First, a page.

The Formation of Ego
The word I (along with its close relatives, me, my, and mine) is not only a simple pronoun that we learn as children, but it is also central to what keeps us trapped in our heads. Learning and mastering I begins early in life. Born with an innate sense of union with our mother, and maybe even an awareness of the divine within us, it doesn’t take long before we forget the oneness that we share.
Shifting from a deep spiritual awareness of love to a consciousness based primarily on what we perceive with our five senses, we suffer a form of amnesia. The innocence with which we ran around naked while our mom or dad chased after us is replaced with a demand for our own privacy. Why? Because of the fear that we have learned. We gain self-awareness and perceive ourselves as separate and different from our parents, siblings, and friends.
Our conception of I is so intrusive to our consciousness that when our brother reaches out for the toy we received for Christmas, we quickly fight back and lay claim to it with a distinct admonishment: “(That’s) mine.” In fact, the first time we master a complete sentence it’s likely to begin with I or contain the words me or my.
The word I comes from the Latin word ego, and it was also used in ancient Greek texts. For example, the Greek New Testament uses I (the ego) as the antitype of Christ. When we think of the word ego, we often associate it with someone who is full of himself, but the true definition is broader. The word can best be interpreted as self-identity, sense of self, and the conceptualized self.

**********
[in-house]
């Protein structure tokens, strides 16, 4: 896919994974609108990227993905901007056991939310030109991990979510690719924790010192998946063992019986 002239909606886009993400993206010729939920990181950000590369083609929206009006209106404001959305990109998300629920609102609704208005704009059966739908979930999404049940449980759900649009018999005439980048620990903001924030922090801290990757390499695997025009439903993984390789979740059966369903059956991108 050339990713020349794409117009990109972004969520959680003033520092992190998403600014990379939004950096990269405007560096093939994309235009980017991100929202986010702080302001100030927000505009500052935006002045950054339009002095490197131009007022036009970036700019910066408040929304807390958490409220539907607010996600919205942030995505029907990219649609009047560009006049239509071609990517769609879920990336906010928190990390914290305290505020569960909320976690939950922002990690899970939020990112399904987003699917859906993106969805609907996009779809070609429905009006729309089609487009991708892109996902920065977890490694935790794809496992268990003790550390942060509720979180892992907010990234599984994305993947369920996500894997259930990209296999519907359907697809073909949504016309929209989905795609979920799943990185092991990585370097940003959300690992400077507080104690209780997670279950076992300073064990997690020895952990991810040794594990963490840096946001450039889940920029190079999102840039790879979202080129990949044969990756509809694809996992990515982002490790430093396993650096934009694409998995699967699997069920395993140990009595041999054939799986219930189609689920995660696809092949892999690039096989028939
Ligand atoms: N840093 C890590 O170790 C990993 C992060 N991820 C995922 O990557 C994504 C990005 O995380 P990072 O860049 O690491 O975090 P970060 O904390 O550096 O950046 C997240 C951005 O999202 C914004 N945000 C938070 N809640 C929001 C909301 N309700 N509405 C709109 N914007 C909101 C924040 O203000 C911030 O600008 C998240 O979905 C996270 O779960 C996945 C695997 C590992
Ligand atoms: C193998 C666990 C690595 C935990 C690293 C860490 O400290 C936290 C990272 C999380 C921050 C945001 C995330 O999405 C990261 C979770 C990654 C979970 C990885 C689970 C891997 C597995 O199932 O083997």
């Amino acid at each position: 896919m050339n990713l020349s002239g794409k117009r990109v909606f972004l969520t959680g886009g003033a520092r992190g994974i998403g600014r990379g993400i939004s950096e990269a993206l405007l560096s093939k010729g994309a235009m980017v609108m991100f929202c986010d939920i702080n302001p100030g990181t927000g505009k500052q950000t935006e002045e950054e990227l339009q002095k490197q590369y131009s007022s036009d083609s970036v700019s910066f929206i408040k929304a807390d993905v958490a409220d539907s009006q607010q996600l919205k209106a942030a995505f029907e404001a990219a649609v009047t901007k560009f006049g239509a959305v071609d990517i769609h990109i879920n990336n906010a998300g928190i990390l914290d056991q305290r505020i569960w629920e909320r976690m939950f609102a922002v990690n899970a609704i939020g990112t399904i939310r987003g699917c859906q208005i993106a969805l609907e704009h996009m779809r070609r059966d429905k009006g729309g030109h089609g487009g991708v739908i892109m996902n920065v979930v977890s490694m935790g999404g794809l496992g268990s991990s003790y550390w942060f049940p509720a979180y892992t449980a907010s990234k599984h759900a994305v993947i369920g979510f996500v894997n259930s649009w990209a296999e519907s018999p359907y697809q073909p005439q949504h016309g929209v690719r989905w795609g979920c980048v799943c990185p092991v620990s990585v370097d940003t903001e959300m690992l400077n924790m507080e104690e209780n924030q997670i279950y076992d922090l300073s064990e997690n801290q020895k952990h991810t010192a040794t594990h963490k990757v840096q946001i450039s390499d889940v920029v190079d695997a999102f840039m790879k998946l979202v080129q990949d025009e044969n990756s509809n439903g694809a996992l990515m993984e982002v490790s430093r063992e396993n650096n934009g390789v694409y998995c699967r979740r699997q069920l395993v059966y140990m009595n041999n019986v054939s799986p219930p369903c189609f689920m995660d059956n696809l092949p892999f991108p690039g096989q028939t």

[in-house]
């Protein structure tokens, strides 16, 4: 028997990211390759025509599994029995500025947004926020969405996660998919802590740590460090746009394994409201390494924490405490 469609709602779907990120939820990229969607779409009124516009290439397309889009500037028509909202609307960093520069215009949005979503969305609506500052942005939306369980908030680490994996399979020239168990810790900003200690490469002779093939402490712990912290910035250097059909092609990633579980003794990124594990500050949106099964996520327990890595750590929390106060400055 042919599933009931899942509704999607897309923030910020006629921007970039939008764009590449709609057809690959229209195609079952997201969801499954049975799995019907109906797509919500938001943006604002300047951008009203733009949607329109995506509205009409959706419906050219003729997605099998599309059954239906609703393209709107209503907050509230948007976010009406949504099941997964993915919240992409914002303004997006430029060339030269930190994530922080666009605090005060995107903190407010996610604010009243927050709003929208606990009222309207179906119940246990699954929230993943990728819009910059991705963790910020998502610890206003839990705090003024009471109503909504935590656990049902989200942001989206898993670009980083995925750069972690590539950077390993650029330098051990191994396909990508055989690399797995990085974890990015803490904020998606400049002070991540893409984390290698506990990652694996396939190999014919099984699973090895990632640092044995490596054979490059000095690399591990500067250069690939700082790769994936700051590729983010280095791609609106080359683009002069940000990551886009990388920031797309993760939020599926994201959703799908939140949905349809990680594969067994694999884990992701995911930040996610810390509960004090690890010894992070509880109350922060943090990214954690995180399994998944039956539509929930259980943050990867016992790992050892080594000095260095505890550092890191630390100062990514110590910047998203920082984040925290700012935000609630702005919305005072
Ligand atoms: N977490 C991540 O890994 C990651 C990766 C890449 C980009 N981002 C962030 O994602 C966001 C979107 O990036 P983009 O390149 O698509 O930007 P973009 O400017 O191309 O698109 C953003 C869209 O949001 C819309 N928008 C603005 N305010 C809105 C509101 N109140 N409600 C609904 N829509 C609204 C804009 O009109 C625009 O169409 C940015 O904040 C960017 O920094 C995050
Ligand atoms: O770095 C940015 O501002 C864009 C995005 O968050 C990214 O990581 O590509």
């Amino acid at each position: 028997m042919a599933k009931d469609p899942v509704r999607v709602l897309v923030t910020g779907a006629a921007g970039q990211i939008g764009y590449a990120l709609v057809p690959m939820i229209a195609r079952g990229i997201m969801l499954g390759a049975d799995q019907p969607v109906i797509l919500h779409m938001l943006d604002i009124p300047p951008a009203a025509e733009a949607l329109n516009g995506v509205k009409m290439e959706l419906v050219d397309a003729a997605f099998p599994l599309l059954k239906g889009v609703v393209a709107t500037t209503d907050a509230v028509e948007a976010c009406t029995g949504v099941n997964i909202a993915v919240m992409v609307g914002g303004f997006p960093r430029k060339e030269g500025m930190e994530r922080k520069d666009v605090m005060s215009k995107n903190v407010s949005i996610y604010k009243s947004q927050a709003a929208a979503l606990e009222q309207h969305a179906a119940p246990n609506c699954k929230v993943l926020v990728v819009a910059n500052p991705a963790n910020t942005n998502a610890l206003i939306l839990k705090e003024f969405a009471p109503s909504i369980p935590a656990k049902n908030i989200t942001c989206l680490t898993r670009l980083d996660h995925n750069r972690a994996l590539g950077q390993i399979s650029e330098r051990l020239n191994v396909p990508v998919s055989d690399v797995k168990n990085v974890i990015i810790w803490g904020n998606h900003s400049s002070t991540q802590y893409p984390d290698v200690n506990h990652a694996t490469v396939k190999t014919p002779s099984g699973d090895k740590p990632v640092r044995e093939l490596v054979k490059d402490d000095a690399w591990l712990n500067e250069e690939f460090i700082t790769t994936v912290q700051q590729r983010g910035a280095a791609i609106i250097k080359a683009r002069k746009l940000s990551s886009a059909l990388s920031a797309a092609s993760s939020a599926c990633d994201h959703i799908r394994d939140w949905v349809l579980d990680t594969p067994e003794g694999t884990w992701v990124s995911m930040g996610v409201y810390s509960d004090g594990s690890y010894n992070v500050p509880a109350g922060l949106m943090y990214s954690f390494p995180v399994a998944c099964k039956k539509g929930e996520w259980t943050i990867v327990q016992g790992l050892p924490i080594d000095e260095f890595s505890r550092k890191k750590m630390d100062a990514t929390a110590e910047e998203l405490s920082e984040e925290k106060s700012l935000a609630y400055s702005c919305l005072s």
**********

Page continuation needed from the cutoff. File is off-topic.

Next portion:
Implied in our understanding of the word ego is that I is separated from others, which in turn results in identification with your thoughts and body. Another interesting definition is that the ego is a consciousness that has “Edged God Out,” suggesting that identification with our thoughts has made us unaware of our spirit, which is one with the infinite.
So the concept of I, or the ego, is essentially the mind’s characterization of what distinguishes me from what is perceived as “out there.” It’s the mind’s answer to the “Who am I?” question based on labels, masks, and judgments. It’s how we experience reality when we are unaware of our union with God.
Adapted from Section 2 of Awakening To I Am Love by David Youngren
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